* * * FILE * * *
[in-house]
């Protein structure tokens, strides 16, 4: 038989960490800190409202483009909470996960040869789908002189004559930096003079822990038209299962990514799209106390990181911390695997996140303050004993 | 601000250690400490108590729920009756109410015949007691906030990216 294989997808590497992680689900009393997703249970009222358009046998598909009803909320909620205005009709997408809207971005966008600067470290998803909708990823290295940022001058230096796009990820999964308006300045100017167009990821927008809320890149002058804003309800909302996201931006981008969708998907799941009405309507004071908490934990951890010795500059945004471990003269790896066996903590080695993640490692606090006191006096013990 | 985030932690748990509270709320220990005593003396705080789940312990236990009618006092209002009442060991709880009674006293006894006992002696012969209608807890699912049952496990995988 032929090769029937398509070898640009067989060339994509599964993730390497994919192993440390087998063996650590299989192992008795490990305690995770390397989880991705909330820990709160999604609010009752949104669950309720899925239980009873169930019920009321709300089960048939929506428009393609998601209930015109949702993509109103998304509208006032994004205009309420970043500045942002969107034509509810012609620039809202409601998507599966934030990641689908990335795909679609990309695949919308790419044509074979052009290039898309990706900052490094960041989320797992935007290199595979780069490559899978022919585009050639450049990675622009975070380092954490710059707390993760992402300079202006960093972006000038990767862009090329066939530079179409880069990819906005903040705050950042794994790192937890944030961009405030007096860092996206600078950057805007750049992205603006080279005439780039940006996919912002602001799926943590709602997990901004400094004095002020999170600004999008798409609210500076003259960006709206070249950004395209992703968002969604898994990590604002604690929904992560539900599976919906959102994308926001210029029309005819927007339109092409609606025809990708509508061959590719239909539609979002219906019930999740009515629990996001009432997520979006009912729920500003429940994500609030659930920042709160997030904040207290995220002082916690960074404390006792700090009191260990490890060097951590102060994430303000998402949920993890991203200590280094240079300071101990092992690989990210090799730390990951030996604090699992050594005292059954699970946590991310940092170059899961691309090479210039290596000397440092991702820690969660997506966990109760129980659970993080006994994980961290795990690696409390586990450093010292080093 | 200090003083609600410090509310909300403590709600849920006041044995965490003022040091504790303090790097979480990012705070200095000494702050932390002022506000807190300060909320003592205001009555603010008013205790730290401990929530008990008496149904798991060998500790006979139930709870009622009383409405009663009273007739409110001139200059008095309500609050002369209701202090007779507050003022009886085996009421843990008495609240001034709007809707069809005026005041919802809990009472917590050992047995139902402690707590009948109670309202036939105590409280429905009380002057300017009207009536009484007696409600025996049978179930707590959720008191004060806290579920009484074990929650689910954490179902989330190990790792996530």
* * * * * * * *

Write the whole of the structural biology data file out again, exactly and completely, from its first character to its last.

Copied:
[in-house]
């Protein structure tokens, strides 16, 4: 038989960490800190409202483009909470996960040869789908002189004559930096003079822990038209299962990514799209106390990181911390695997996140303050004993 | 601000250690400490108590729920009756109410015949007691906030990216 294989997808590497992680689900009393997703249970009222358009046998598909009803909320909620205005009709997408809207971005966008600067470290998803909708990823290295940022001058230096796009990820999964308006300045100017167009990821927008809320890149002058804003309800909302996201931006981008969708998907799941009405309507004071908490934990951890010795500059945004471990003269790896066996903590080695993640490692606090006191006096013990 | 985030932690748990509270709320220990005593003396705080789940312990236990009618006092209002009442060991709880009674006293006894006992002696012969209608807890699912049952496990995988 032929090769029937398509070898640009067989060339994509599964993730390497994919192993440390087998063996650590299989192992008795490990305690995770390397989880991705909330820990709160999604609010009752949104669950309720899925239980009873169930019920009321709300089960048939929506428009393609998601209930015109949702993509109103998304509208006032994004205009309420970043500045942002969107034509509810012609620039809202409601998507599966934030990641689908990335795909679609990309695949919308790419044509074979052009290039898309990706900052490094960041989320797992935007290199595979780069490559899978022919585009050639450049990675622009975070380092954490710059707390993760992402300079202006960093972006000038990767862009090329066939530079179409880069990819906005903040705050950042794994790192937890944030961009405030007096860092996206600078950057805007750049992205603006080279005439780039940006996919912002602001799926943590709602997990901004400094004095002020999170600004999008798409609210500076003259960006709206070249950004395209992703968002969604898994990590604002604690929904992560539900599976919906959102994308926001210029029309005819927007339109092409609606025809990708509508061959590719239909539609979002219906019930999740009515629990996001009432997520979006009912729920500003429940994500609030659930920042709160997030904040207290995220002082916690960074404390006792700090009191260990490890060097951590102060994430303000998402949920993890991203200590280094240079300071101990092992690989990210090799730390990951030996604090699992050594005292059954699970946590991310940092170059899961691309090479210039290596000397440092991702820690969660997506966990109760129980659970993080006994994980961290795990690696409390586990450093010292080093 | 200090003083609600410090509310909300403590709600849920006041044995965490003022040091504790303090790097979480990012705070200095000494702050932390002022506000807190300060909320003592205001009555603010008013205790730290401990929530008990008496149904798991060998500790006979139930709870009622009383409405009663009273007739409110001139200059008095309500609050002369209701202090007779507050003022009886085996009421843990008495609240001034709007809707069809005026005041919802809990009472917590050992047995139902402690707590009948109670309202036939105590409280429905009380002057300017009207009536009484007696409600025996049978179930707590959720008191004060806290579920009484074990929650689910954490179902989330190990790792996530």